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Scarcity, rising prices drive affordable housing crisis

Scarcity, rising prices drive affordable housing crisis

A booming real estate market brings with it many benefits and is a sign of a thriving economy, but some unintended consequences are making it even more difficult for residents of Western North Carolina to find affordable homes for sale or rent. 

“The thing about Haywood County is that local people, who we absolutely love to work with, are in competition with the second home market that wants to retire with a second home here in Haywood County,” said Brian K. Noland, a Realtor at Beverly-Hanks’ Waynesville office. “They’re wanting in the same price bracket that our local people can afford. That hurts the local people a lot, to be in competition.”

Noland’s an eighth generation Haywood County native, and has been working in real estate since just after the Great Recession began in 2008. He said he remained busy throughout the recession, but in the last two years has seen a world of difference in the average sales price of single-family homes.

“For the term that I’ve been a Realtor, it’s definitely increased tremendously,” he said. “I think the average sales price around then was around $160,000 in 2009.”

According to MLS data provided by Noland, the average closed price for a single family home in Haywood County in 2017 was $219,780. For 2018, that figure jumped more than 13 percent to $249,245. 

The U.S. Census Bureau says that in 2017, the per capita income of Haywood County residents was $27,166. That’s problematic in that the U.S. Department of Housing and Urban Development defines “housing cost burden” as paying more than 30 percent of one’s income for housing. 

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That means that someone earning average wages in Haywood County could be expected to spend less that $8,100 a year on housing, or about $679 a month. With a 30-year mortgage for well-qualified buyers at 3.92 percent, a $144,000 home would cost about $681 a month. 

Noland said the fastest moving price bracket in Haywood County for single-family homes was around $225,000, and that listings were closing in an average of 99.6 days. 

Of the 1,079 single-family homes sold in Haywood County in 2017, just 272 were sold for less than $140,000. In 2018, 1,044 single-family homes were sold, with 194 of those under $140,000.

“It’s tough right now,” said Catherine Proben, also a Beverly-Hanks Realtor and Haywood County native who like Noland works in Waynesville. “I have probably 10 or 11 buyers sitting by the wayside — locals — waiting for the right property, because if they’re in the low $200s, it’s tough. You’ll have multiple offers, because these people are waiting for it.”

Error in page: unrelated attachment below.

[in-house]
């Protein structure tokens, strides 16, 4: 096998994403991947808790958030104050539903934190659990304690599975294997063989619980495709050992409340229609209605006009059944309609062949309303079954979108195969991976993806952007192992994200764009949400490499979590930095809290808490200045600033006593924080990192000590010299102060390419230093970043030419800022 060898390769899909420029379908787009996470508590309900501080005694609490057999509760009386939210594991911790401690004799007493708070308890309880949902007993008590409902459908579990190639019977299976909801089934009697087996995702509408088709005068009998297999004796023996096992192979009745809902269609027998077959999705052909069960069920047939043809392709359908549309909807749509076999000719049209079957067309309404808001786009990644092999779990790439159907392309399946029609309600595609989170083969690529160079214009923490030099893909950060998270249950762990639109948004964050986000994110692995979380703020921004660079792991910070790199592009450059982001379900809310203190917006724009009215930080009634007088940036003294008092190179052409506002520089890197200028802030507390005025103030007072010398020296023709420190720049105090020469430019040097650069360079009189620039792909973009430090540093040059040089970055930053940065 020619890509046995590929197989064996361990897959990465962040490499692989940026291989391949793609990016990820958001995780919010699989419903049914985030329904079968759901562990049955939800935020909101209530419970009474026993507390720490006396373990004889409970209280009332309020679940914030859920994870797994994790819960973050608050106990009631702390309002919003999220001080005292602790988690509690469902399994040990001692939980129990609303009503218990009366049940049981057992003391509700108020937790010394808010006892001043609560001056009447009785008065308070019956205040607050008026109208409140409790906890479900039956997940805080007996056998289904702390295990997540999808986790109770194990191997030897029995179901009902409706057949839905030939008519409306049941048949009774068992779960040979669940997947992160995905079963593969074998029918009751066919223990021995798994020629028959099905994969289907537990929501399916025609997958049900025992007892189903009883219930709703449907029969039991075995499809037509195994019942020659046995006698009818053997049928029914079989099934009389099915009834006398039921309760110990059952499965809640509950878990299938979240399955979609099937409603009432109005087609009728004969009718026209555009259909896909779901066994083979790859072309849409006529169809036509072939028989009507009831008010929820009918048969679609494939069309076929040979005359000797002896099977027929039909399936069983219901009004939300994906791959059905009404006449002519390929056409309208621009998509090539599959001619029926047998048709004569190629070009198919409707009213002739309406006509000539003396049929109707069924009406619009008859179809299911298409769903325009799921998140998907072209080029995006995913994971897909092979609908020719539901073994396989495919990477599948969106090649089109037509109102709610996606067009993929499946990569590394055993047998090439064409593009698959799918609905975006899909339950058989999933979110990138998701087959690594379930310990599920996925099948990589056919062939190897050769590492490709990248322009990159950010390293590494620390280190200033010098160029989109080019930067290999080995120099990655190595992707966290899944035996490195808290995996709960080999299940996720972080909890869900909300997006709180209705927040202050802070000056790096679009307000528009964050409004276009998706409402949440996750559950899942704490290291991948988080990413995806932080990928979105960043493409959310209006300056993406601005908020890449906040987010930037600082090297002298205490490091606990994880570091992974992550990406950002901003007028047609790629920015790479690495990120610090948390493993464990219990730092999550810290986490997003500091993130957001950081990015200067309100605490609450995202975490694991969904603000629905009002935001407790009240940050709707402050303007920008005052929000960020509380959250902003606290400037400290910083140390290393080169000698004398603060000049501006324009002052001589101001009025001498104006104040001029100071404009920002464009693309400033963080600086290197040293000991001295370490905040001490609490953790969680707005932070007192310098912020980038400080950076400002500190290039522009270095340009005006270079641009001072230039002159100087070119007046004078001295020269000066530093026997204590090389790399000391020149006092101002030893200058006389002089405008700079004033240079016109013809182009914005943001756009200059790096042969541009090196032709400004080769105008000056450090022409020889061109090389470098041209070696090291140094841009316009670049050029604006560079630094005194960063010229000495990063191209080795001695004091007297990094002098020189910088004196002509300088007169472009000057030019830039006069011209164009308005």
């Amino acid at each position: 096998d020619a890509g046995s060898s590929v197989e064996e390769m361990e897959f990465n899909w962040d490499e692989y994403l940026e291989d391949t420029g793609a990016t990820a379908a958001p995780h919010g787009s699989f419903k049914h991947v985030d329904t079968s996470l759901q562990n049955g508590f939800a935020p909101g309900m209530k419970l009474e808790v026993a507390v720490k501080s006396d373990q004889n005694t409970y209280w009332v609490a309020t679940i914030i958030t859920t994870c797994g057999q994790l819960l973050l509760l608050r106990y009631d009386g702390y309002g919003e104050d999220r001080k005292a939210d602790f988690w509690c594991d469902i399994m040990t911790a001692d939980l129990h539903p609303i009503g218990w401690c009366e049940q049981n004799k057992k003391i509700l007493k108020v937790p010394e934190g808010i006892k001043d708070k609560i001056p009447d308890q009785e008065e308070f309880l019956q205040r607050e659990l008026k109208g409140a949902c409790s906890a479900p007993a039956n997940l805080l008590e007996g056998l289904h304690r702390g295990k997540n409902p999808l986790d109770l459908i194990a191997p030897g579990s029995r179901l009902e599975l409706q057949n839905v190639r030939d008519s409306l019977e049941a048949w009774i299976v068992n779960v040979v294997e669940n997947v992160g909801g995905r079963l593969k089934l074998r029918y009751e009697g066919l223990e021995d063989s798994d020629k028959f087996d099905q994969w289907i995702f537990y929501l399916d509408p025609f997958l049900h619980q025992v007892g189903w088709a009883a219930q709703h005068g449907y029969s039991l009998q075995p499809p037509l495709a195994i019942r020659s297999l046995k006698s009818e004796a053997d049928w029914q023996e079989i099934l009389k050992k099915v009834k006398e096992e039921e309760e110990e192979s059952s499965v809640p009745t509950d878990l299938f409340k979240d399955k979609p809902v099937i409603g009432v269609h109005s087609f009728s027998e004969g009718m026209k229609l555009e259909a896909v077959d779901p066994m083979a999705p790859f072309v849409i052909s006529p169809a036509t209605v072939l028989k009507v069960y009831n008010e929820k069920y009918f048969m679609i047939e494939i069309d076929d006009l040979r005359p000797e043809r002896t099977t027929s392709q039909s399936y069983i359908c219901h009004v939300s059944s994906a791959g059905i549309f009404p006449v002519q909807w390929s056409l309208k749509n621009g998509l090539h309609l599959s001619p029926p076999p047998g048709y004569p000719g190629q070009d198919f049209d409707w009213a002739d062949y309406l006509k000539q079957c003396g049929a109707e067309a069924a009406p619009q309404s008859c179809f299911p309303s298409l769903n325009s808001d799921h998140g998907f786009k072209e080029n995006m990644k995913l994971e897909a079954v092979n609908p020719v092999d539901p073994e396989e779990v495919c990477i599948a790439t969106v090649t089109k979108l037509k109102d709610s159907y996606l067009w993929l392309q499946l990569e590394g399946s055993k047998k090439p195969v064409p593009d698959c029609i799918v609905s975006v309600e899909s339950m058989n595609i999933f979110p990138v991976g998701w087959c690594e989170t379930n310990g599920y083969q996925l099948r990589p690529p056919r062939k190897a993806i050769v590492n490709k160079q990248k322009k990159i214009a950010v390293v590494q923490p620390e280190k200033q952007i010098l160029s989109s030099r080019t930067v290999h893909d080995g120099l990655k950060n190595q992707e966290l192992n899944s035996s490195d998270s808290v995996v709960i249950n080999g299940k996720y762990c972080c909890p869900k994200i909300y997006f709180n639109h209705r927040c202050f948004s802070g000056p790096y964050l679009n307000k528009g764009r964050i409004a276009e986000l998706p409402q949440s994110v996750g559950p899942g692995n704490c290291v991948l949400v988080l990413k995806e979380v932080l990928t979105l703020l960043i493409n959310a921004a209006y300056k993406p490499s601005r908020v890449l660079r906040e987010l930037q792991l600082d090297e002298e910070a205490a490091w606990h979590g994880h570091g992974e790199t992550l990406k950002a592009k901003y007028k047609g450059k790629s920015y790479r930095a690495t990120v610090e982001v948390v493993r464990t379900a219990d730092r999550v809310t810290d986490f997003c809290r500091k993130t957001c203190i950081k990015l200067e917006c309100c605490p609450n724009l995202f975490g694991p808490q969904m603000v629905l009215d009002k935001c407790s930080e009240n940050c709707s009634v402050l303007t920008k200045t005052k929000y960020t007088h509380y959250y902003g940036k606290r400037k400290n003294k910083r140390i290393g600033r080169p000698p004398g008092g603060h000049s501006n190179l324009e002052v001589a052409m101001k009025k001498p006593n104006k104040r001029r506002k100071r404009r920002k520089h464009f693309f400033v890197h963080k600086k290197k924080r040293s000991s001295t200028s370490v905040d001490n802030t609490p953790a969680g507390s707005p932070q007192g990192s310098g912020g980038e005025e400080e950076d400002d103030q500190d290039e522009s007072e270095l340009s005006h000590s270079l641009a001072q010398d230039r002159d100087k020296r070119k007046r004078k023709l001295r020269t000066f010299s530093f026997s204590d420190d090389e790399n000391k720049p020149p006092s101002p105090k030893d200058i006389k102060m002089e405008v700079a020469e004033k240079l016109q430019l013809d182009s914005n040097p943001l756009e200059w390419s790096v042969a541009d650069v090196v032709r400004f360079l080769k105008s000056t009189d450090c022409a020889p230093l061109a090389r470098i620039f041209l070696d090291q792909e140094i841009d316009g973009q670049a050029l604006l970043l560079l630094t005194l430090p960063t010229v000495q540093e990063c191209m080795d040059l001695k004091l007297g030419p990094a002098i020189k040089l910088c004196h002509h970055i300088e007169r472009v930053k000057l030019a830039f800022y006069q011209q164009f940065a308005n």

Almost 40 percent of single-family home sales in Haywood County in 2017 occurred less than 30 days after the property was first listed; in 2018, it was slightly above 40 percent. 

“We just need to fix the inventory problem, which the town looks like it’s trying to do that,” Proben said. “Builders feel that strong push, so they’re not as afraid to branch out, get a home, try to flip it, or build a new home. So right now is still great time to buy because of the interest rates. We just still need more inventory. That’s been our problem.”

A less-than-ideal supply of affordable homes is one of the primary reasons Waynesville Mayor Gavin Brown and the town’s board of aldermen took several steps last week intended to address the affordable housing crisis.

“Our housing market is just really thin right now,” Brown said. “My sister is the executive director for the Board of Realtors, and she tells me all the time that the actual stock, the number of houses, is very small especially in the $150,000 to $300,000 dollar range, and that’s what you’re usually talking about.”

Haywood’s housing market doesn’t exist in a bubble; housing and employment conditions in neighboring markets play a substantial role in pricing, and Buncombe County’s boom has by all accounts influenced Haywood dramatically. 

The bad news is, prices are on the rise in Buncombe County, too — even more so than in Haywood, which could be a harbinger for continuing market pressure locally.

The average closed price of a single-family home in Buncombe County in 2017 was $273,337 but jumped almost 33 percent to $363,455 in 2018. Buncombe’s 2017 per capita income, $29,590, was only slightly above Haywood County’s figure. 

The average time on the market for Buncombe County listings in 2018 was a third lower than Haywood’s, at 63 days, and well over half of all homes sold in Buncombe County in both 2017 and 2018 were on the market for less than 30 days.

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